batch_size          = batch_size,
        data_shape          = data_shape,
        shuffle             = True,
        rand_crop           = True,
        rand_mirror         = True)
    val =
        path_imgrec         = './caltech-256-60-val.rec',
        data_name           = 'data',
        label_name          = 'softmax_label',
        batch_size          = batch_size,
        data_shape          = data_shape,
        rand_crop           = False,
        rand_mirror         = False)
    return (train, val)

We then download a pretrained 50-layer ResNet model and load it into memory. Note that if load_checkpoint reports an error, we can remove the downloaded files and try get_model again.

def get_model(prefix, epoch):
    download(prefix+'-%04d.params' % (epoch,))

get_model('', 0)
sym, arg_params, aux_params = mx.model.load_checkpoint('resnet-50', 0)


We first define a function which replaces the last fully-connected layer for a given network.

def get_fine_tune_model(symbol, arg_params, num_classes, layer_name='flatten0'):
    symbol: the pretrained network symbol
    arg_params: the argument parameters of the pretrained model
    num_classes: the number of classes for the fine-tune datasets
    layer_name: the layer name before the last fully-connected layer
    all_layers = symbol.get_internals()
    net = all_layers[layer_name+'_output']
    net = mx.symbol.FullyConnected(data=net, num_hidden=num_classes, name='fc1')
    net = mx.symbol.SoftmaxOutput(data=net, name='softmax')
    new_args = dict({k:arg_params[k] for k in arg_params if 'fc1' not in k})
    return (net, new_args)

Now we create a module. Note we pass the existing parameters from the loaded model via the arg_params argument. The parameters of the last fully-connected layer will be randomly initialized by the initializer.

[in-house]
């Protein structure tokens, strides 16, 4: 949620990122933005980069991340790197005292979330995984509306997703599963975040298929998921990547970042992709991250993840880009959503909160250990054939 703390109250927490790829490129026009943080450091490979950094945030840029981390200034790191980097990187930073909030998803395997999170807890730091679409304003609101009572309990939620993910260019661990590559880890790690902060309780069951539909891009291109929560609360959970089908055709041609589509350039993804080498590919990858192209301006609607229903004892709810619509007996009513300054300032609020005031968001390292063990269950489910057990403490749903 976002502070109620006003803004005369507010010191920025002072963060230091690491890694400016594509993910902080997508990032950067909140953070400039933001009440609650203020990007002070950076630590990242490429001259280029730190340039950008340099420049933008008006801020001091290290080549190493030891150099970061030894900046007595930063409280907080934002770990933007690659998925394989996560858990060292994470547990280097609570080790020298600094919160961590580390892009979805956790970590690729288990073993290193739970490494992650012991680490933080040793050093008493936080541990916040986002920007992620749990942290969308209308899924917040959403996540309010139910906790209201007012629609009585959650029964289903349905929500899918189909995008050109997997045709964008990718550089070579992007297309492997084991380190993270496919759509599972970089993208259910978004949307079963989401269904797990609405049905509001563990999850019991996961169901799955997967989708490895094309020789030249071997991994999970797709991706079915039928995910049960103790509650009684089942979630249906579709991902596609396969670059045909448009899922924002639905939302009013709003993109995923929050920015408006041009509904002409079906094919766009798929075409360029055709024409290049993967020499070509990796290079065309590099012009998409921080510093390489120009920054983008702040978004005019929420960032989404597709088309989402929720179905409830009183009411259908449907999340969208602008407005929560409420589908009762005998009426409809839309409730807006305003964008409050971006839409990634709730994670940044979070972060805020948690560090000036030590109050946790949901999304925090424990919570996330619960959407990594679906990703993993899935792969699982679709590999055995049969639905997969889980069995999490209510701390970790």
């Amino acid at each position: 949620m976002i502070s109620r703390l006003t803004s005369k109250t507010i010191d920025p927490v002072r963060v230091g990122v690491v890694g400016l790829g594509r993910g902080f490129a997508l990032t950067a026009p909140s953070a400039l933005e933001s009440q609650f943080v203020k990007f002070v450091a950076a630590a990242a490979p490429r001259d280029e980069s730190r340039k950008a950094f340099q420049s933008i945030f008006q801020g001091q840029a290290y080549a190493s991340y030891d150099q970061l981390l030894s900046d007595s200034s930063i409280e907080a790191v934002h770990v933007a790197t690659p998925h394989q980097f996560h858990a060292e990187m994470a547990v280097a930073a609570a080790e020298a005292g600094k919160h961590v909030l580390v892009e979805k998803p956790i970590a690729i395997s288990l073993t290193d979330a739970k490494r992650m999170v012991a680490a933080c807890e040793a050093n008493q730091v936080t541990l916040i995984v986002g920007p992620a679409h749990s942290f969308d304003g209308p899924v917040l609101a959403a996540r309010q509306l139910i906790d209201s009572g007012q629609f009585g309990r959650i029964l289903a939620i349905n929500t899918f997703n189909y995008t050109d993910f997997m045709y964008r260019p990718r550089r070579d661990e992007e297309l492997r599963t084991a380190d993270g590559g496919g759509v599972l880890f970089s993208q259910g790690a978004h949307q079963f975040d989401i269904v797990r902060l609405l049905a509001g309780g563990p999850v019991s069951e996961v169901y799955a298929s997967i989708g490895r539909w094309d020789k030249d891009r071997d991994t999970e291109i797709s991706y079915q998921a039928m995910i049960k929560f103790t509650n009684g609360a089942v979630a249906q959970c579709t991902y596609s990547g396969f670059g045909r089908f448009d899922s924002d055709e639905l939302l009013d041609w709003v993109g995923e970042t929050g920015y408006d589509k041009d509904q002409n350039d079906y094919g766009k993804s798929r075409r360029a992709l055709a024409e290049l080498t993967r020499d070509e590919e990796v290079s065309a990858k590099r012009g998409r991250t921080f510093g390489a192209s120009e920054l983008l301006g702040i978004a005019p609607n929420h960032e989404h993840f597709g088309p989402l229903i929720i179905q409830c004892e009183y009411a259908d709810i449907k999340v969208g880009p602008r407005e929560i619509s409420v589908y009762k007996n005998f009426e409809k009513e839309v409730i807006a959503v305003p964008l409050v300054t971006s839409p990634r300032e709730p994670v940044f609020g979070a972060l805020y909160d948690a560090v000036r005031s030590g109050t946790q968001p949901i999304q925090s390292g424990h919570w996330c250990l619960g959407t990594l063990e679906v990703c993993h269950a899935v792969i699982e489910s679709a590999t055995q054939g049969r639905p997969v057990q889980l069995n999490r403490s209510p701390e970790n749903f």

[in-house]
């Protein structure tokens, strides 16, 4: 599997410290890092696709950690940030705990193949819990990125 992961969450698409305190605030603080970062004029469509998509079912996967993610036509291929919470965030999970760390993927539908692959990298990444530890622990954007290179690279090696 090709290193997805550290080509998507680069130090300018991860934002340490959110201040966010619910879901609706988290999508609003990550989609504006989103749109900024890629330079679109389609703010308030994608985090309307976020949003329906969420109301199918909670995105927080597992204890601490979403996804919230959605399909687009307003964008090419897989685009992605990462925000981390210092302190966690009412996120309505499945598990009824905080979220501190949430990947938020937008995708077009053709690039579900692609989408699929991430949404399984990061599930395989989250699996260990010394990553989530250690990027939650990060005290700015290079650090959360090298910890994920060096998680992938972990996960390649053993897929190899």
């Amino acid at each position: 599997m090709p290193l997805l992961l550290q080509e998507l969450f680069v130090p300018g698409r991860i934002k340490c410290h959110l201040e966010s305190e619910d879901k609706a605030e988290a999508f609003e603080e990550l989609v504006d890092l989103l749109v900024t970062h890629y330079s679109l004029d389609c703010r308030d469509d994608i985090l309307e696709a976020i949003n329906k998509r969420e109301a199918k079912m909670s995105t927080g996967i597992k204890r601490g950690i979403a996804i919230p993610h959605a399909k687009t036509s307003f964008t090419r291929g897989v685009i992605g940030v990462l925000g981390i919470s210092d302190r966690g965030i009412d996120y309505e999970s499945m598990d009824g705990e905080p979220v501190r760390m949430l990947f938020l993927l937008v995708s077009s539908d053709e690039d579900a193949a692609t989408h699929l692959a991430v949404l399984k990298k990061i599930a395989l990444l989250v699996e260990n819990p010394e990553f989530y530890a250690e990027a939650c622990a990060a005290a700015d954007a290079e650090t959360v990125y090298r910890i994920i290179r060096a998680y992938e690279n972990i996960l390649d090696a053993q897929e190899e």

import logging
head = '%(asctime)-15s %(message)s'
logging.basicConfig(level=logging.DEBUG, format=head)

def fit(symbol, arg_params, aux_params, train, val, batch_size, num_gpus):
    devs = [mx.gpu(i) for i in range(num_gpus)]
    mod = mx.mod.Module(symbol=symbol, context=devs), val,
        batch_end_callback = mx.callback.Speedometer(batch_size, 10),
        initializer=mx.init.Xavier(rnd_type='gaussian', factor_type="in", magnitude=2),
    metric = mx.metric.Accuracy()
    return mod.score(val, metric)

Then we can start training. We use AWS EC2 g2.8xlarge, which has 8 GPUs.

num_classes = 256
batch_per_gpu = 16
num_gpus = 8

(new_sym, new_args) = get_fine_tune_model(sym, arg_params, num_classes)

batch_size = batch_per_gpu * num_gpus
(train, val) = get_iterators(batch_size)
mod_score = fit(new_sym, new_args, aux_params, train, val, batch_size, num_gpus)
assert mod_score > 0.77, "Low training accuracy."

You will see that, after only 8 epochs, we can get 78% validation accuracy. This matches the state-of-the-art results training on caltech-256 alone, e.g. VGG.

Next, we try to use another pretrained model. This model was trained on the complete Imagenet dataset, which is 10x larger than the Imagenet 1K classes version, and uses a 3x deeper Resnet architecture.

get_model('', 0)
sym, arg_params, aux_params = mx.model.load_checkpoint('resnet-152', 0)
(new_sym, new_args) = get_fine_tune_model(sym, arg_params, num_classes)
mod_score = fit(new_sym, new_args, aux_params, train, val, batch_size, num_gpus)
assert mod_score > 0.86, "Low training accuracy."

As can be seen, even for a single data epoch, it reaches 83% validation accuracy. After 8 epoches, the validation accuracy increases to 86.4%.